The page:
Features | Concerts

CITYBUILD V: Teengurl Fantasy/Gatekeeper/Dust/Supreme Cuts...

By Kaylen Hann | 14 January 2013

I don’t want to make any assumptions about your life, but you are probably missing the #seapunk scene. And New York, rest of the world: you just don’t know how much you are missing when you miss the seapunk scene.

It was a goal of mine, before moving to New York*, to high-five the major seapunks in Chicago. And between previous FILTER-sponsored Danny Brown DJ set** and CITYBUILD V I think I left with the highlights fairly well ‘fived.


Last night a Seapunk DJ didn’t “save my life,” but she did stop me just in time to avoid stepping on some big honking shards of broken bottle in an alley. Clearly too intoxicated to look out for my own well-being, I was wearing sandals; that is appreciated. For a girl with a front-and-center neck tat, ZOMBELLE is a real considerate sister.

Night two of a two-or-three day/night seapunk party (part one being a BBQ the night before), CITYBUILD V was the more hush-hush of the nights. If you didn’t get the facebook invite, it wasn’t posted or promoted even by CITYBUILD itself, by any of the DJs/bands (except a brief and vague mention by Supreme Cuts an hour beforehand), and, likewise, it wasn’t listed on Chicago’s staple DIY loft show site diychi.org—which usually does promote several events for the “venue” (yeah, I will clarify those scare quotes in a sec.), Dust Bowl.

It would behoove me to not disclose on the internet where this show was, exactly, as the proprietors take such care and precaution to keep it under wraps. (If you need directions, you have to request them by email.) I’ll say this much about Dust Bowl: it is not convenient to get to by any stretch of the imagination. But, like most seapunk events, it’s fun as shit once you get there.

Dust Bowl beats like an un-air-conditioned tell-tale heart with seapunk art-students pumping—and haunted-noodle-dancing in flashy unitards—through its damp, grimy ventricles, somewhere in the sparsely populated and certainly not-downtown area of Chicago. Middle of nowhere, the next-biggest attraction the neighborhood had to offer was this empty, fenced-in lot where my friend Luke and I drunkenly played real life Angry Birds on some gigantic pile of discarded wooden planks in-between sets.

I’m not sure why there was a door guy planted on a stool outside Dust Bowl, except to be a dude looking like he had things under control. Walking up, I reached for my ID and he shooed me in like I was the least-clued-in asshole on the block (fair enough?). Inside, a cinder-block hallway was clogged with drunk kids sitting on tables that were already hemmed in empty PBR tallboys. And, behind a bar, a rotating cast of “chefs” (also drunk kids) were making what I think were tacos(?), generously saturating the place with a pungent Mexican-meat-smell that I’m sure blanketed what this place would have pungently smelled of otherwise. Many things in this world being less pleasant than taco-smell—I was already having a pretty fly time, just walking in.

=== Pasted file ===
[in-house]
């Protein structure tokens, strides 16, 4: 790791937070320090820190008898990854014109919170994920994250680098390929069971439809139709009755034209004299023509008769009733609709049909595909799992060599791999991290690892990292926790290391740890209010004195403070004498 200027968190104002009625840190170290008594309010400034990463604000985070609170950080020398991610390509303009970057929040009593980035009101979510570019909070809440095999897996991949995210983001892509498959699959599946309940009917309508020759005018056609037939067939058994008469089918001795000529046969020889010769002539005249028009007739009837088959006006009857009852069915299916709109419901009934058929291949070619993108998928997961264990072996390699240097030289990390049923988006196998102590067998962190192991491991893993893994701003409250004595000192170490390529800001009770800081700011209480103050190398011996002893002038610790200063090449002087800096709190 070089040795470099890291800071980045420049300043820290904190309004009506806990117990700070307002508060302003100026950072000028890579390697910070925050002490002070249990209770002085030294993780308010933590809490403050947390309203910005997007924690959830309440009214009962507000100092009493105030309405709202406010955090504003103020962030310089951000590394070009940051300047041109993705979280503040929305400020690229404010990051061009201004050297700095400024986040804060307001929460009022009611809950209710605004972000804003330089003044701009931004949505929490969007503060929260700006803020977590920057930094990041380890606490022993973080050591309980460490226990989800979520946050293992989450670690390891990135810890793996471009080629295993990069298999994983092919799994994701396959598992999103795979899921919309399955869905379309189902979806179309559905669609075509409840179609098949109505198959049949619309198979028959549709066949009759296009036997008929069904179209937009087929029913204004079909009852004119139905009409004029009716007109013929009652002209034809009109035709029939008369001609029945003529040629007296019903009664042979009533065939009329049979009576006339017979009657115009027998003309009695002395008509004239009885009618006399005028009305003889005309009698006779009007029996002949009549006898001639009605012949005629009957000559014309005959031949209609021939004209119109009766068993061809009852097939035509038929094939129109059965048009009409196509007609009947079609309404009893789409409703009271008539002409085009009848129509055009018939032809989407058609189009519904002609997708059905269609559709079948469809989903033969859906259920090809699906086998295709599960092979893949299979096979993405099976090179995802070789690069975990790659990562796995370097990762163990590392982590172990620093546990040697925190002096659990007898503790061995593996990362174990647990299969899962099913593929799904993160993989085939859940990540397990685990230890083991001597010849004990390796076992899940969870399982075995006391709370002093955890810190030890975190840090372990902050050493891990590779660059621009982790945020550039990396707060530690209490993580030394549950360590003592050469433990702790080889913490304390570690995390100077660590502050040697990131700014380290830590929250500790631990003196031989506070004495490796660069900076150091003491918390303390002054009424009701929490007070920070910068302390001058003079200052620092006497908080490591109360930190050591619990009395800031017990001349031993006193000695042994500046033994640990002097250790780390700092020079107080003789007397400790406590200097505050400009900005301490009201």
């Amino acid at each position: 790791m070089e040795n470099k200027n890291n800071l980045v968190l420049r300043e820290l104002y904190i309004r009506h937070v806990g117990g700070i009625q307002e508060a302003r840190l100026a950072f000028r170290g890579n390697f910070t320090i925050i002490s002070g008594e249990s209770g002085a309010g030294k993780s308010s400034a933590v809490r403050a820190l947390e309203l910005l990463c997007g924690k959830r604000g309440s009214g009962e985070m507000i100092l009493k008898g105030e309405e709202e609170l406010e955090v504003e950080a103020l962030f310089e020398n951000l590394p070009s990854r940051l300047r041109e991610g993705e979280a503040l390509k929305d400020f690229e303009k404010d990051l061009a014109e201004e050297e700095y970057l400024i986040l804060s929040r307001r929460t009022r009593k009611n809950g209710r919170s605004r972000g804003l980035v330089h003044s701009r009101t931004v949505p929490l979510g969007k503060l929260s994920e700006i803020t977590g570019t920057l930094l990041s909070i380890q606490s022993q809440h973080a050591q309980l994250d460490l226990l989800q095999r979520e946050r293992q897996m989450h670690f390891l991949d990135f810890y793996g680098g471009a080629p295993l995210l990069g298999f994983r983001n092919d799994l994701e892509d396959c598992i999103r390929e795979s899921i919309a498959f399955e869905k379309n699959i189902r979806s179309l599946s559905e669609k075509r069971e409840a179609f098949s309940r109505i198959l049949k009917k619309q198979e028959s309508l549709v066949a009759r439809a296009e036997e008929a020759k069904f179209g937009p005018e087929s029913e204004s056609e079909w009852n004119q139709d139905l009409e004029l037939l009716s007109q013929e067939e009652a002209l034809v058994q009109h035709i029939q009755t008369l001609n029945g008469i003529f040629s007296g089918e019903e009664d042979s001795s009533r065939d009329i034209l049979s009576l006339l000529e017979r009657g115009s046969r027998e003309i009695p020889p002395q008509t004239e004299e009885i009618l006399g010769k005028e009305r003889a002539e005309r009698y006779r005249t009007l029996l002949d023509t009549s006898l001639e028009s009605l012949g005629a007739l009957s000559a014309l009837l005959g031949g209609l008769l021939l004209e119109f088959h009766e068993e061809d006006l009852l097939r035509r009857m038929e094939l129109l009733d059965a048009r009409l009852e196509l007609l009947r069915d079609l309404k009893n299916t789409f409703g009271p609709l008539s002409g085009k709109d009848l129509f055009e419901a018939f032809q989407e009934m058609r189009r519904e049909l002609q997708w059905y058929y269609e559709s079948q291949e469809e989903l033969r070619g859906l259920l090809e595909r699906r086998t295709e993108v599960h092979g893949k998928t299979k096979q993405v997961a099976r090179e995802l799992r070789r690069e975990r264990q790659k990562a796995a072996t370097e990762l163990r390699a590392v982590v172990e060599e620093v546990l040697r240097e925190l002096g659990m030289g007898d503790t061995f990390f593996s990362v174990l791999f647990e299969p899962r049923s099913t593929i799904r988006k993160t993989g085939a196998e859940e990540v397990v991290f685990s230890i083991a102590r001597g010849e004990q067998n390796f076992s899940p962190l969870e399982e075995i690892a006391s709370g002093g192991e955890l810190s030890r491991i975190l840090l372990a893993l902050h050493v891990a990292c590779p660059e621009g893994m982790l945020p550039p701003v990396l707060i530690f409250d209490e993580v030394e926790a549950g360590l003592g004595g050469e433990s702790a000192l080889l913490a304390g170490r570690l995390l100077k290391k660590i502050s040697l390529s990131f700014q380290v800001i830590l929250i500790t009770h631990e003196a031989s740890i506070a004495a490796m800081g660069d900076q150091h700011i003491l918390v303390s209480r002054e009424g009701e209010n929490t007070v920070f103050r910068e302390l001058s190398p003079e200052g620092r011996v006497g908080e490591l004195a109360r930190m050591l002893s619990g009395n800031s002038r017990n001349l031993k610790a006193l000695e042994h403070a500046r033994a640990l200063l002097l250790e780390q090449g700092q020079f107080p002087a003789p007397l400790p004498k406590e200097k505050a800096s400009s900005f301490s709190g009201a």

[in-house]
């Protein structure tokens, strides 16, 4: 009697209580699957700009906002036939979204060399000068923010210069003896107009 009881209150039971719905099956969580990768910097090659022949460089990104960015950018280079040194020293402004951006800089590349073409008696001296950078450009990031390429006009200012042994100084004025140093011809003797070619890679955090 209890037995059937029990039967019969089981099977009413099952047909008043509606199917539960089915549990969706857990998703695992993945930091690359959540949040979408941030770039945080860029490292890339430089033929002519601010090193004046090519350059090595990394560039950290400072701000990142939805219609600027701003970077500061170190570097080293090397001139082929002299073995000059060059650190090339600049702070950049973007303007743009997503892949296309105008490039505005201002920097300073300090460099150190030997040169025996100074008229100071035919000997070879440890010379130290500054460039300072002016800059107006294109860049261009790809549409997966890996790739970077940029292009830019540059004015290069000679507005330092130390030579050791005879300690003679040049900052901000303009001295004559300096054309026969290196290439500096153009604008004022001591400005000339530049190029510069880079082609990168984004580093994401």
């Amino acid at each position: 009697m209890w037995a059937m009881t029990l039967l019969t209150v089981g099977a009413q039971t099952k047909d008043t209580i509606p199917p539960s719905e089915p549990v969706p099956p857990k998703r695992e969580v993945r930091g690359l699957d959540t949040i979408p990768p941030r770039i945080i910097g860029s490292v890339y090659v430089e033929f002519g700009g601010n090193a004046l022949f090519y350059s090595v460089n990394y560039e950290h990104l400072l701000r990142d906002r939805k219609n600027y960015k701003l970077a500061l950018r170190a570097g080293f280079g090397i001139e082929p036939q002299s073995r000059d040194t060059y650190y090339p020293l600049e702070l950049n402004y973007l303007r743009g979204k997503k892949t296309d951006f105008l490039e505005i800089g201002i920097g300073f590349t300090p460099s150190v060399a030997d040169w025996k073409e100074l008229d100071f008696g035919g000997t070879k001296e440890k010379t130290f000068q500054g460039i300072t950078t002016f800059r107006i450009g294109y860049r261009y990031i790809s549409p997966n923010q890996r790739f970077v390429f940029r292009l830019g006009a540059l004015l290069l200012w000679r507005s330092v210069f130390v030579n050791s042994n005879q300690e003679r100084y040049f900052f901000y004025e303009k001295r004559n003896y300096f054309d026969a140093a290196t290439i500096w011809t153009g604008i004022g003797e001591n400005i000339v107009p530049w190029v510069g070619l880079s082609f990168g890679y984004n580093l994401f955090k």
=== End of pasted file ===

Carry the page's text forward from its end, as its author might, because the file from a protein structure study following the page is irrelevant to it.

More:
(I didn’t eat them, but compared to peanuts and rose petals the tacos-plus-question-marks were tame.)

Dust Bowl, to my enjoyment, was an unusual, dank, and oddly graffiti-ed…

…warehouse-ish space with cement floors, the likes of which you’d never bother cleaning; warped plywood doors to rooms full of old bike parts and generic detritus; warped beams supporting some poor bastard’s rat-nest-like mattress and/or potential actual rat nest. An unfortunate autoharp dangled from a pipe. Wet, alleyway sludge congealed with cigarettes and crushed cans under our sandals and a big drain in the middle of the floor suggested the place could simply be hosed down—but nothing about it suggested that a hosing down was something that happens regularly or at all.

Like similar non-venue venues (the regrettably now-defunct Beerics with its inimitable half-pipe and romantic courtyard)—and I guess also a bit like Deadwood in that—there were no real rules there. No one looks at your ID, free PBR (until roughly 1 AM, when they bumped it up to $2), and poppers (um, the legal gay disco drug that does stuff to your butt?) were handed out from a small window ensconced in black-light papier-mâché monsters.

And like some of my favorite places in the world of non-venues: smoking indoors? Yes, sure.

It’s worth noting, maybe, that this was one of those shows where arriving in a t-shirt and jeans, I stuck out like the sorest of thumbs. Luke also showed up in an affable banana-cream and black striped, Mossimo t-shirt and together, looking utterly normal, we looked like such obvious assholes. (The Facebook invite, which I only stumbled onto later read: “SEWAGE SLUT ATTIRE ENCOURAGED” and had I seen it earlier I would have played this thing differently. Or I wouldn’t have. None of my cardigans really scream “SEWAGE SLUT,” or, they just don’t exactly “scream” it.***)